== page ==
This means for example having two 120mm triple fans onboard, silicone grommets for the hard disk drive and a LCD display plus a functional rotary knob.
To complement this case, we've chosen the Seasonic S12II which is a 330W power supply that was released three years ago but is still considered as one of the better silent PSUs out there (£39.71 at Ebuyer (opens in new tab)).
For that price, you get parts that can withstand 105 degrees, a three year warranty, rubber cushions, a 12cm ball bearing fan and a 330W PSI rated at 85 percent.
The LG BH10LS30.AUAU10B is the most affordable Bluray rewriter drive currently available on the market. It will read Bluray movies without any hitch in most cases, comes with PowerDVD and can write BD-R discs at 10x speeds. With the price of blank Blu-ray discs falling fast, it might prove to be a smart purchase should you want to backup your data (£135.24 @Ebuyer (opens in new tab)).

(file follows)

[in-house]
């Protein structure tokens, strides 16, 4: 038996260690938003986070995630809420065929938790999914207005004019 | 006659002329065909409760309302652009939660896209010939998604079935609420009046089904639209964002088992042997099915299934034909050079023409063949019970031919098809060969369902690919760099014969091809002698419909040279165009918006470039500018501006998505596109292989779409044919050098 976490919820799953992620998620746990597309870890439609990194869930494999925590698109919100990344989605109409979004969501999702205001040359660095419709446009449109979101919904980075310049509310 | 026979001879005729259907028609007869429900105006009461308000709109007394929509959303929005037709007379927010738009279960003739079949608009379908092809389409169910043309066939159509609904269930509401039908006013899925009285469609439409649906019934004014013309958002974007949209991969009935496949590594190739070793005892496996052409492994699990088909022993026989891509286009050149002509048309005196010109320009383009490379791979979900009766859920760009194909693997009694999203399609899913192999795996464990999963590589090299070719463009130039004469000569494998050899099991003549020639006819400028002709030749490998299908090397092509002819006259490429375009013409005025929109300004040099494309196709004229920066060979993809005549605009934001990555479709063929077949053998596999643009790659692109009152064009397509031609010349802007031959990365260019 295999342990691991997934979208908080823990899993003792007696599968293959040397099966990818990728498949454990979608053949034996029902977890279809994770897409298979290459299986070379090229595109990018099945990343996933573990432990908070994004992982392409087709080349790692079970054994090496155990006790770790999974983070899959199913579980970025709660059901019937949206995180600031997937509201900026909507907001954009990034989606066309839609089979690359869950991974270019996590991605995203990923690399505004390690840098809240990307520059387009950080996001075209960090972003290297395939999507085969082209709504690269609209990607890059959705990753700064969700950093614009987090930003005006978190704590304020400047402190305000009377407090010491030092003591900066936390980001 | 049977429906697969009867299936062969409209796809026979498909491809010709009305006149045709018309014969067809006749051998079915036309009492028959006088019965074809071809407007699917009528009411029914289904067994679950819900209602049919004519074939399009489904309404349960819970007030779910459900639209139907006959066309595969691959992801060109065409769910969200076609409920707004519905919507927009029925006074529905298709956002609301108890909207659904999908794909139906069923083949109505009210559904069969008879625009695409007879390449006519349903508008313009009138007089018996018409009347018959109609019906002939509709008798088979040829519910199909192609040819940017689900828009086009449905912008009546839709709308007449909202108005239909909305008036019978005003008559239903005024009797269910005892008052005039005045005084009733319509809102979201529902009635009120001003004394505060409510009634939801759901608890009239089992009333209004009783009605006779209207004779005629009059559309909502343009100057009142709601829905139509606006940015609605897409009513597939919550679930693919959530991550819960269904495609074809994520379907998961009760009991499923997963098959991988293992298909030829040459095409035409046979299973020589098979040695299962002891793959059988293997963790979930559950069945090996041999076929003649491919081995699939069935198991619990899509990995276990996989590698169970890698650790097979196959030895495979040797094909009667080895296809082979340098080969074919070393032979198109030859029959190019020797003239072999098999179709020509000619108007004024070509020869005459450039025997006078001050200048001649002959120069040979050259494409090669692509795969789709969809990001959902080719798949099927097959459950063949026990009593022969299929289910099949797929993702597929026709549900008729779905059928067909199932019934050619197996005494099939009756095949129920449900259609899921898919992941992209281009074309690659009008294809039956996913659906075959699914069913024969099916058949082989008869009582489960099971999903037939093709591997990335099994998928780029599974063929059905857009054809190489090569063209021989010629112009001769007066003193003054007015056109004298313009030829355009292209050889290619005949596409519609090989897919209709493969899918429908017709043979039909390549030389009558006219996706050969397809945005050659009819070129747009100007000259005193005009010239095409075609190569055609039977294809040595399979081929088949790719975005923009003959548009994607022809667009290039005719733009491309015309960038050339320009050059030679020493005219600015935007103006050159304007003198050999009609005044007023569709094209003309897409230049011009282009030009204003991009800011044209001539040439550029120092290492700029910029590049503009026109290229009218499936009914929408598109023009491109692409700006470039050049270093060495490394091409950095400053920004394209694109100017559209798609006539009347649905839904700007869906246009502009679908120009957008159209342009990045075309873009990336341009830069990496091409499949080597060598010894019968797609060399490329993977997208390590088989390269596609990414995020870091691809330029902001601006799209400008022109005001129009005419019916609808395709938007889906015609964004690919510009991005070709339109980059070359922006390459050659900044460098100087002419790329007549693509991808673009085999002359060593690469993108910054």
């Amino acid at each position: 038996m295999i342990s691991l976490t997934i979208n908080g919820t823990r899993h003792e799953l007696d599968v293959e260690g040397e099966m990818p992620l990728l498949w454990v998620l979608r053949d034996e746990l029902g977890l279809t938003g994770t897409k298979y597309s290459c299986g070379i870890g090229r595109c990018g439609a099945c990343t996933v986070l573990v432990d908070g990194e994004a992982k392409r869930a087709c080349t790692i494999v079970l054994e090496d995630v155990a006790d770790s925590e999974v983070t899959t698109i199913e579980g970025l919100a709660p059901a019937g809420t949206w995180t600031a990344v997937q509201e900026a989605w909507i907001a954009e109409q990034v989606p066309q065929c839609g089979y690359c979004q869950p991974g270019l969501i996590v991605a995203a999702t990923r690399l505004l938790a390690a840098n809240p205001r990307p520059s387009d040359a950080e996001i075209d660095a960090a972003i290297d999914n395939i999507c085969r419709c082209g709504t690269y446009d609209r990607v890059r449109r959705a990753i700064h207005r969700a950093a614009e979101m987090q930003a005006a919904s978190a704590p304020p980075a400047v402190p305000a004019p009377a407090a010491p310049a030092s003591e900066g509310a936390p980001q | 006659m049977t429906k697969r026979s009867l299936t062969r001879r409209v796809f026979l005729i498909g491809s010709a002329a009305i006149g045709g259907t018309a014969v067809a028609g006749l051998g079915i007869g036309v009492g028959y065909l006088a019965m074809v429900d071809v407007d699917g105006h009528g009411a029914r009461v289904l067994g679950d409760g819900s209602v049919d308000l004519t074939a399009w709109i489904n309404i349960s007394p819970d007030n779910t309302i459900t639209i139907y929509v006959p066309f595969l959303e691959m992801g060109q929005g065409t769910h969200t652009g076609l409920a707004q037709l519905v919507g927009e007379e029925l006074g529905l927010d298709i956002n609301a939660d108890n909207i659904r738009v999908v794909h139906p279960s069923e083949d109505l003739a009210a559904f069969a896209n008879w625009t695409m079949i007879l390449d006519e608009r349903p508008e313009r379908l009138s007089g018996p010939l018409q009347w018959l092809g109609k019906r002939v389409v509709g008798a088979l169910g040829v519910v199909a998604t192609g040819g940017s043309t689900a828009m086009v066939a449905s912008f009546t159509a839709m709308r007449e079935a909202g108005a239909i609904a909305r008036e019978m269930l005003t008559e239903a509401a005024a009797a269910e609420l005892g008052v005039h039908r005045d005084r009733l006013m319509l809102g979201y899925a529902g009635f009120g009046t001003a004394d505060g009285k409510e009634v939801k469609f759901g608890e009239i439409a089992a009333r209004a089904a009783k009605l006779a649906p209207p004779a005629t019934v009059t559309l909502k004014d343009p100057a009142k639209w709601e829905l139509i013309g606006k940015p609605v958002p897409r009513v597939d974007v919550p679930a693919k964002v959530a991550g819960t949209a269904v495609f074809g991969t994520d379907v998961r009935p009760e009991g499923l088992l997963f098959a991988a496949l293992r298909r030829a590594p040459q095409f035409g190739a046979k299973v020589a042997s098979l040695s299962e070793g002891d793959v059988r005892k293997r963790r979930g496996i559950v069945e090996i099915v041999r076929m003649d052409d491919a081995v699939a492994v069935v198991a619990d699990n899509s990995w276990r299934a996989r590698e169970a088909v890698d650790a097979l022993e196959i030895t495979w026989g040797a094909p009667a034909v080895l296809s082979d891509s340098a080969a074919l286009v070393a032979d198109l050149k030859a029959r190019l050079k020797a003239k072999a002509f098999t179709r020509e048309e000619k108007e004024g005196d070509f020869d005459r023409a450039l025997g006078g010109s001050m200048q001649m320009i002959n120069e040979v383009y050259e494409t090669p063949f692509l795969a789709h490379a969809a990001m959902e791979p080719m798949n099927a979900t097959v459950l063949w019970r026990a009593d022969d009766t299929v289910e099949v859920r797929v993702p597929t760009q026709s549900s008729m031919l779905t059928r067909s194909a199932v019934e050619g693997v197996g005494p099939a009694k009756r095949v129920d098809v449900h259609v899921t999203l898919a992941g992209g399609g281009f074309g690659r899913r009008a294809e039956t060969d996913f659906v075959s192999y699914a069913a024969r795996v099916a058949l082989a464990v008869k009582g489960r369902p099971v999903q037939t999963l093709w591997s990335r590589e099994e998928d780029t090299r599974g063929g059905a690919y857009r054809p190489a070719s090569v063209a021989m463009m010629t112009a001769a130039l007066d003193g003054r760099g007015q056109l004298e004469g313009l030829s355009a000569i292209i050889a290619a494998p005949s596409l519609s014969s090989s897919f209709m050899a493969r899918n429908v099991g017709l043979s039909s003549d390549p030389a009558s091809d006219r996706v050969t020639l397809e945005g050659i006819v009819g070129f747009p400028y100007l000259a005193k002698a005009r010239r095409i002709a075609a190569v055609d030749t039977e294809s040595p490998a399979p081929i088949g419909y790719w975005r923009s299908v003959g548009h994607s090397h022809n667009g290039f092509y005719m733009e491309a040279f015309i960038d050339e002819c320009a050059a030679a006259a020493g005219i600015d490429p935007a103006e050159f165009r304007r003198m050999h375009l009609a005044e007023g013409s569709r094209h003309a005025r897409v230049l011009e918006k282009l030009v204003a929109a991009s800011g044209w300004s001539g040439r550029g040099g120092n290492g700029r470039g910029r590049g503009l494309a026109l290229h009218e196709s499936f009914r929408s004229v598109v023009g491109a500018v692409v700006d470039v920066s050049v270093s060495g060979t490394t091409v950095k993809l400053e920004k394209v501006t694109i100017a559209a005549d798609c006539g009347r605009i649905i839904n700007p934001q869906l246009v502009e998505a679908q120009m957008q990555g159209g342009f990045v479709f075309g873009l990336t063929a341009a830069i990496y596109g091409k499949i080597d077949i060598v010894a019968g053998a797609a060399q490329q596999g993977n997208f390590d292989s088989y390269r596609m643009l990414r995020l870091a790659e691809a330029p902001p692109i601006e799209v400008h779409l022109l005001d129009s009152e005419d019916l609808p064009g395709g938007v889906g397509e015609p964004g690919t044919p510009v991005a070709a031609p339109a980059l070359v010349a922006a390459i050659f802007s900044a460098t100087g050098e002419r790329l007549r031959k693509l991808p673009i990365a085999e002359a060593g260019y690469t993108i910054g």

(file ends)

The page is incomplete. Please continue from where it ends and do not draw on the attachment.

For hard disk drives, why not get a pair of the biggest hard drives currently on the market. The Samsung Spinpoint F3 spins only at 5400rpm which should be fast enough for most tasks and make the drive less noisier than its rivals. At 2TB, it is the largest drive money can buy and at £99.99 at Ebuyer (opens in new tab), the cheapest GB in the country as well.
The Asus HD4350 is the ideal entry level HTPC video card. It comes with the ATI HD4350, 256MB memory, DVI, HDMI and Dsub support and has only a heatsink rather than a noisy fan. It is significantly more powerful than any integrated graphics solution already on the market and at £21.05 at Ebuyer (opens in new tab) will not break your bank.
For some reason, wireless keyboards with touchpads never really became popular, which is rather unfortunate. The Keysonic 540RF is such a model (£30.61 at Ebuyer (opens in new tab)) that uses a 2.4GHz RF technology and looks like a notebook without a screen. The new updated version currently on sale has a much better wireless receiver dongle.
Corsair has a long story of making quality memory at an affordable price. So grabbing a pair of 2GB memory modules, known as the TW3X4G1333C9, (£84.99 at Ebuyer (opens in new tab)) still feels like a bargain even with the rising price of memory. As tech experts would say, you never have enough memory.